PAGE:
For further details on CoP, please refer to the CoP Cookbook.

Dealing with a Theater

Help Identify the Real Value for Agility

The Agile Manifesto might be a little bit outdated and two movements attempt to go back to basics and simplify. For example, getting back to the heart of agile (kokoro) which implies just mastering the basics, can be described in four simple actions:

  • Collaborate
  • Deliver
  • Reflect
  • Improve

These four words are truly simple and usually do not need much explanation or teaching as they are understood by most people. Basically, you know whether you are doing those actions or not! However, when we expand the heart to get to modern agile development, we realize that the Shu-Ha-Ri concept applies to all of them and we need to improve the following:

  • Trust, motivation and the act of collaboration itself
  • Delivery for learning and income in addition to delivering incrementally, early and often
  • Gather sensible, subjective information about the team and the process vs. gathering objective information, using data analytics about the product and how well it is received by the users and buyers
  • Change and run experiments

Some powerful questions you can try are:

  • How will you increase collaboration?
  • How will you increase trial and actual deliveries to consumers?
  • How will you get people to pause and reflect on what is happening to and around them?
  • What experiments will your people do at different levels in the organization to make a small improvement?

The main advantage of those questions is the focus on attitude and behavior to work on, which is what we want to address directly.

Another movement, the Modern Agile, provides with guiding principles which serve as an expansion to the Agile Manifesto and go beyond SW development:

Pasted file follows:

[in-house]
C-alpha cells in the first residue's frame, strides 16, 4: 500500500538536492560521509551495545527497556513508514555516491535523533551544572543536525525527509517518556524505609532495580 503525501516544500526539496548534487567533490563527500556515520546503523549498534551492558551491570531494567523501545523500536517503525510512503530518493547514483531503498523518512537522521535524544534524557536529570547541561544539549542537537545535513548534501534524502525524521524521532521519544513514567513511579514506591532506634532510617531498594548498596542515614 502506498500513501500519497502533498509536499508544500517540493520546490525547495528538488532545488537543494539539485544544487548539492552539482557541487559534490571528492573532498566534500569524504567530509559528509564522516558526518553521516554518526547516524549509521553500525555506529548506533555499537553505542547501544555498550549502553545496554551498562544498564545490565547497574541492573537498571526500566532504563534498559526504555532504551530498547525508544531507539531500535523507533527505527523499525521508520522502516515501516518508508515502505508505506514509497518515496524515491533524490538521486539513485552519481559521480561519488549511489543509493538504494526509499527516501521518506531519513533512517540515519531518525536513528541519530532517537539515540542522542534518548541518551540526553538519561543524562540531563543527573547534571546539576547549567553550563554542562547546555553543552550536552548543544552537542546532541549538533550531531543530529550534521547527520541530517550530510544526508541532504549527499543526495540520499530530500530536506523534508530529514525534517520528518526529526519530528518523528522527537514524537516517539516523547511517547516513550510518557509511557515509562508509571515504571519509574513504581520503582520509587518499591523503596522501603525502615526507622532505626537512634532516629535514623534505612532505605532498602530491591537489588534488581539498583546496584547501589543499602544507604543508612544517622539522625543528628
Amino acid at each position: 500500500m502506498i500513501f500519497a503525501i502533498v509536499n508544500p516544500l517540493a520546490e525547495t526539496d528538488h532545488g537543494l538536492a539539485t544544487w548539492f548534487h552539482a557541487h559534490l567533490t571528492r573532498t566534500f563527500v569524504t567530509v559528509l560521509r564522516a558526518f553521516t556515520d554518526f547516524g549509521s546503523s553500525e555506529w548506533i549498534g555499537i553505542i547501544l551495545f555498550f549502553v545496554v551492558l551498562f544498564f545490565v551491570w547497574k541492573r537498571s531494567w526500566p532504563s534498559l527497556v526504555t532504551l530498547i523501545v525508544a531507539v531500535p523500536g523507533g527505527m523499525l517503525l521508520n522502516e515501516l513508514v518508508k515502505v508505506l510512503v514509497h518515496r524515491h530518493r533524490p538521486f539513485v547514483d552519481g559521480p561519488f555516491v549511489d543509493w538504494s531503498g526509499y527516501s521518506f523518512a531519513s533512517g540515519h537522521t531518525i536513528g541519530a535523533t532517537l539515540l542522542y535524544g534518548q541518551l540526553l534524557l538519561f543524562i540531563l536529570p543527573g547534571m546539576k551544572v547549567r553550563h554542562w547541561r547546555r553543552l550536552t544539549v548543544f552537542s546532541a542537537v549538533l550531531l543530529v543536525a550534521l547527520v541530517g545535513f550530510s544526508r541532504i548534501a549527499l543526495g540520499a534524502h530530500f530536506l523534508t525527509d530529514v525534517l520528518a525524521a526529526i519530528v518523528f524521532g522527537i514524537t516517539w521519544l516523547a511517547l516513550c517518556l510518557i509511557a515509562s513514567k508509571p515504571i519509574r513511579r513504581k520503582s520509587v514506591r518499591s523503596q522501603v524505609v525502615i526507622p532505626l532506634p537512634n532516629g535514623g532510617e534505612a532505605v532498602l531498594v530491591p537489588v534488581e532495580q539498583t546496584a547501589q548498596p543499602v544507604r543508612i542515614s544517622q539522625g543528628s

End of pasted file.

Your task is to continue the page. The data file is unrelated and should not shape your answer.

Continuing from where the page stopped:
• Make people awesome
  • Make safety a prerequisite
  • Experiment and learn rapidly
  • Deliver value continuously

If you feel teaching is necessary, you can do it by facilitating some games which simulate a given situation. Many are available online.

Remove Competition for Agility

To make people awesome, stop evaluating individuals using a scoring system. Is a person who is evaluated as 5 stars inherently better than one with 3 stars „only”? Or perhaps a score of 1 is better than 2+? These numbers have no value. People get upset when they think they should have scored more and being perceived as average can really irritate and hurt. Even worst, the scoring system is frequently supported by a reward system, meaning, the higher your score, the greater your bonus in monetary terms is. Things can get even worse if you know that you should get a bonus for exceptional performance only to find out that there no more funds left or you receive just a small portion of the initially promised bonus. Lastly, based on your performance, it will determine whether you will be promoted or not in addition to other career development benefits.